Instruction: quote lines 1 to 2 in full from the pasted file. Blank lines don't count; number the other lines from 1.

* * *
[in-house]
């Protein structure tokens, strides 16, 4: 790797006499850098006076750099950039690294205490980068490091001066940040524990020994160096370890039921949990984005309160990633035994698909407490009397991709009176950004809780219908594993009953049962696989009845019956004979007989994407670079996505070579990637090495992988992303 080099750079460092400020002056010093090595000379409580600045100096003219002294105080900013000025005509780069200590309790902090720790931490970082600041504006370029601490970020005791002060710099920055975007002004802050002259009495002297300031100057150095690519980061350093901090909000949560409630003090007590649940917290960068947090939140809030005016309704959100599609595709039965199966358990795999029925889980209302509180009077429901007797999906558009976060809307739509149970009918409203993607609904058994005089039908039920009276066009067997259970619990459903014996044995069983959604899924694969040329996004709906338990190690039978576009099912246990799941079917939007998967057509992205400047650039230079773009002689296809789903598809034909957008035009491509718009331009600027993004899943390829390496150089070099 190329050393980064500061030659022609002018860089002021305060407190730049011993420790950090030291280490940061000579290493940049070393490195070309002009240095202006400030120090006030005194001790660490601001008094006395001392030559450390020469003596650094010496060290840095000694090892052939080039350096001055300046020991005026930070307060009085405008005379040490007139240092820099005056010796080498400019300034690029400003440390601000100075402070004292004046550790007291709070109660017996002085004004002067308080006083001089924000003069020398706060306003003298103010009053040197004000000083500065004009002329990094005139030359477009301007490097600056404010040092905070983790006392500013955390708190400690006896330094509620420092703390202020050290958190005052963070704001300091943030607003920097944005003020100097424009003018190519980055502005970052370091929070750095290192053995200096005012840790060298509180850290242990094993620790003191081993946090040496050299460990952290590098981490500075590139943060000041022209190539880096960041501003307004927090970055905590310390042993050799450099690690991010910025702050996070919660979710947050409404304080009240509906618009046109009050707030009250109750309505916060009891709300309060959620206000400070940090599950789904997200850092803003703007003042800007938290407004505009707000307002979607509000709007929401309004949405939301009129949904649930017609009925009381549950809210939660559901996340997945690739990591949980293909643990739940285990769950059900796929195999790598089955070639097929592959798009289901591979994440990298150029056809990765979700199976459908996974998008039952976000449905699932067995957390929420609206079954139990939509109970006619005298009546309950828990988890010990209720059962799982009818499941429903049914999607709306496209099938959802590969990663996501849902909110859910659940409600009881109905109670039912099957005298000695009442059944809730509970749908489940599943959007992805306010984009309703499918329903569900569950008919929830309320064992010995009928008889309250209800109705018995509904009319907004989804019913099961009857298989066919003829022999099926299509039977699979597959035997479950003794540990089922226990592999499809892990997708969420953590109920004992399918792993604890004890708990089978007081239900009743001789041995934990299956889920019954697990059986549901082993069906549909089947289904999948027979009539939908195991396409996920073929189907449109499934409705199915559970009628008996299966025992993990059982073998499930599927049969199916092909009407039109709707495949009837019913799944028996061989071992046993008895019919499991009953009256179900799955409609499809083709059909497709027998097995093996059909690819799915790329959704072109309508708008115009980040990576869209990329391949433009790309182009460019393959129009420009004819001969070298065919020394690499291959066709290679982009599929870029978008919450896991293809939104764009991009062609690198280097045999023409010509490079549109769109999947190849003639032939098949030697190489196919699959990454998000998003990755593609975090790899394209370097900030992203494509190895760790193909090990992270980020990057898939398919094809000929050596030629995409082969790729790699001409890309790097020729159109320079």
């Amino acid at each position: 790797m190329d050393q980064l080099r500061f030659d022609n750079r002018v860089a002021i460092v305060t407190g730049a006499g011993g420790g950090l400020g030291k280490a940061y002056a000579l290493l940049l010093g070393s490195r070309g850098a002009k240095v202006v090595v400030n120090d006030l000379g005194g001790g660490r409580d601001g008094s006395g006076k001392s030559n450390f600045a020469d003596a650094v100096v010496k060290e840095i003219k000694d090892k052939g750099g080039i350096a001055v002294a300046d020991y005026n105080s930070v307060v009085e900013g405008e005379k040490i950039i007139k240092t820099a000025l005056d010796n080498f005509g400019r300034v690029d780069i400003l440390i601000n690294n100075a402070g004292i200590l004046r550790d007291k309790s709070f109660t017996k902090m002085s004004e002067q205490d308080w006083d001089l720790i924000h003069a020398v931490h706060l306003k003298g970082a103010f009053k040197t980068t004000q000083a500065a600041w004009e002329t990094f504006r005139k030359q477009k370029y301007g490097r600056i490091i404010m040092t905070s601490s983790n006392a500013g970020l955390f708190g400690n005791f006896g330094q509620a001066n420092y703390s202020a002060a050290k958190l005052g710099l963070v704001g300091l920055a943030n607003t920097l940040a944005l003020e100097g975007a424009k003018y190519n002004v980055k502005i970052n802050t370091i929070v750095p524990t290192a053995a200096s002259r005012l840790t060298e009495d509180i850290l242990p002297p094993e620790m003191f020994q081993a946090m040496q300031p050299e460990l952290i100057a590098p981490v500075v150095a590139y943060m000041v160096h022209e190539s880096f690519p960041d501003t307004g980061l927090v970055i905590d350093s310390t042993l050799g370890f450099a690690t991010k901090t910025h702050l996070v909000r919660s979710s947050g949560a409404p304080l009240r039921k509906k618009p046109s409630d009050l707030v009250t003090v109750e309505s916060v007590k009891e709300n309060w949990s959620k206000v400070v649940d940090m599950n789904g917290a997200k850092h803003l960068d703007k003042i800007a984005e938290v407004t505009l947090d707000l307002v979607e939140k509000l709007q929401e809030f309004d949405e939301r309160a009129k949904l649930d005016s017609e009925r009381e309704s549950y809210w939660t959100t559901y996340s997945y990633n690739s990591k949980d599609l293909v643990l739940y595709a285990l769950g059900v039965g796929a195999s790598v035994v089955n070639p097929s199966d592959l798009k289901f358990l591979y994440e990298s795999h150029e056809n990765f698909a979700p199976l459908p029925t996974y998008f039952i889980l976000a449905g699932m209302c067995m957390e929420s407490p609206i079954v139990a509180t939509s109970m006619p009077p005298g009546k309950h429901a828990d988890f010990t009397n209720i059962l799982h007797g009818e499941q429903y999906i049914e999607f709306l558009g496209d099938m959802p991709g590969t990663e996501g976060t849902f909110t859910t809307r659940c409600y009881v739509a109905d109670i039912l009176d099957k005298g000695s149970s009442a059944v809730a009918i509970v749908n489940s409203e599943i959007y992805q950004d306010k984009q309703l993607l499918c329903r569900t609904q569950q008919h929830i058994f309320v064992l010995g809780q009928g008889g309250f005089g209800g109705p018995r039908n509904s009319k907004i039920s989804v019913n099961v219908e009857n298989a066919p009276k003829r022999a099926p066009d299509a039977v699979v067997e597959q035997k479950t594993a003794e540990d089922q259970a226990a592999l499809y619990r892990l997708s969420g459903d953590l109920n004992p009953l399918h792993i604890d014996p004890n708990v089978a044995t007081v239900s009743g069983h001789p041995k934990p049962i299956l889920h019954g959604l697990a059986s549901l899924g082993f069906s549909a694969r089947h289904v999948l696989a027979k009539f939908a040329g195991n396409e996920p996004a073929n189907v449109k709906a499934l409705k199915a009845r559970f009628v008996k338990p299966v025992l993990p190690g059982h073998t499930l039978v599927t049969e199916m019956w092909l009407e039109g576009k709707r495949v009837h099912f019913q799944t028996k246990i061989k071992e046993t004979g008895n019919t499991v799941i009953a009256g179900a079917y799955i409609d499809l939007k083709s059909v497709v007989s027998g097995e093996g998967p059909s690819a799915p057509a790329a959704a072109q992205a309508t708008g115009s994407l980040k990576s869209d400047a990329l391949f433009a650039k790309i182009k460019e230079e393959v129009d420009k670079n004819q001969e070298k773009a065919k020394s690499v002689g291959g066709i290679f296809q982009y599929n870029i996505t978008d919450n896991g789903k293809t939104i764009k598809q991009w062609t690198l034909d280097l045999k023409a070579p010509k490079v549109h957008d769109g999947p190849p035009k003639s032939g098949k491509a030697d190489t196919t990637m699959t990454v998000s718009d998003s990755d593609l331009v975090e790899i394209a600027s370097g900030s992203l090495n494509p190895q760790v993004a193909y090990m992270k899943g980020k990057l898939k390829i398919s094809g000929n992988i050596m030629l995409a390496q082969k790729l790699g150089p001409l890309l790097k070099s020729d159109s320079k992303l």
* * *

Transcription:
[in-house]
């Protein structure tokens, strides 16, 4: 790797006499850098006076750099950039690294205490980068490091001066940040524990020994160096370890039921949990984005309160990633035994698909407490009397991709009176950004809780219908594993009953049962696989009845019956004979007989994407670079996505070579990637090495992988992303 080099750079460092400020002056010093090595000379409580600045100096003219002294105080900013000025005509780069200590309790902090720790931490970082600041504006370029601490970020005791002060710099920055975007002004802050002259009495002297300031100057150095690519980061350093901090909000949560409630003090007590649940917290960068947090939140809030005016309704959100599609595709039965199966358990795999029925889980209302509180009077429901007797999906558009976060809307739509149970009918409203993607609904058994005089039908039920009276066009067997259970619990459903014996044995069983959604899924694969040329996004709906338990190690039978576009099912246990799941079917939007998967057509992205400047650039230079773009002689296809789903598809034909957008035009491509718009331009600027993004899943390829390496150089070099 190329050393980064500061030659022609002018860089002021305060407190730049011993420790950090030291280490940061000579290493940049070393490195070309002009240095202006400030120090006030005194001790660490601001008094006395001392030559450390020469003596650094010496060290840095000694090892052939080039350096001055300046020991005026930070307060009085405008005379040490007139240092820099005056010796080498400019300034690029400003440390601000100075402070004292004046550790007291709070109660017996002085004004002067308080006083001089924000003069020398706060306003003298103010009053040197004000000083500065004009002329990094005139030359477009301007490097600056404010040092905070983790006392500013955390708190400690006896330094509620420092703390202020050290958190005052963070704001300091943030607003920097944005003020100097424009003018190519980055502005970052370091929070750095290192053995200096005012840790060298509180850290242990094993620790003191081993946090040496050299460990952290590098981490500075590139943060000041022209190539880096960041501003307004927090970055905590310390042993050799450099690690991010910025702050996070919660979710947050409404304080009240509906618009046109009050707030009250109750309505916060009891709300309060959620206000400070940090599950789904997200850092803003703007003042800007938290407004505009707000307002979607509000709007929401309004949405939301009129949904649930017609009925009381549950809210939660559901996340997945690739990591949980293909643990739940285990769950059900796929195999790598089955070639097929592959798009289901591979994440990298150029056809990765979700199976459908996974998008039952976000449905699932067995957390929420609206079954139990939509109970006619005298009546309950828990988890010990209720059962799982009818499941429903049914999607709306496209099938959802590969990663996501849902909110859910659940409600009881109905109670039912099957005298000695009442059944809730509970749908489940599943959007992805306010984009309703499918329903569900569950008919929830309320064992010995009928008889309250209800109705018995509904009319907004989804019913099961009857298989066919003829022999099926299509039977699979597959035997479950003794540990089922226990592999499809892990997708969420953590109920004992399918792993604890004890708990089978007081239900009743001789041995934990299956889920019954697990059986549901082993069906549909089947289904999948027979009539939908195991396409996920073929189907449109499934409705199915559970009628008996299966025992993990059982073998499930599927049969199916092909009407039109709707495949009837019913799944028996061989071992046993008895019919499991009953009256179900799955409609499809083709059909497709027998097995093996059909690819799915790329959704072109309508708008115009980040990576869209990329391949433009790309182009460019393959129009420009004819001969070298065919020394690499291959066709290679982009599929870029978008919450896991293809939104764009991009062609690198280097045999023409010509490079549109769109999947190849003639032939098949030697190489196919699959990454998000998003990755593609975090790899394209370097900030992203494509190895760790193909090990992270980020990057898939398919094809000929050596030629995409082969790729790699001409890309790097020729159109320079």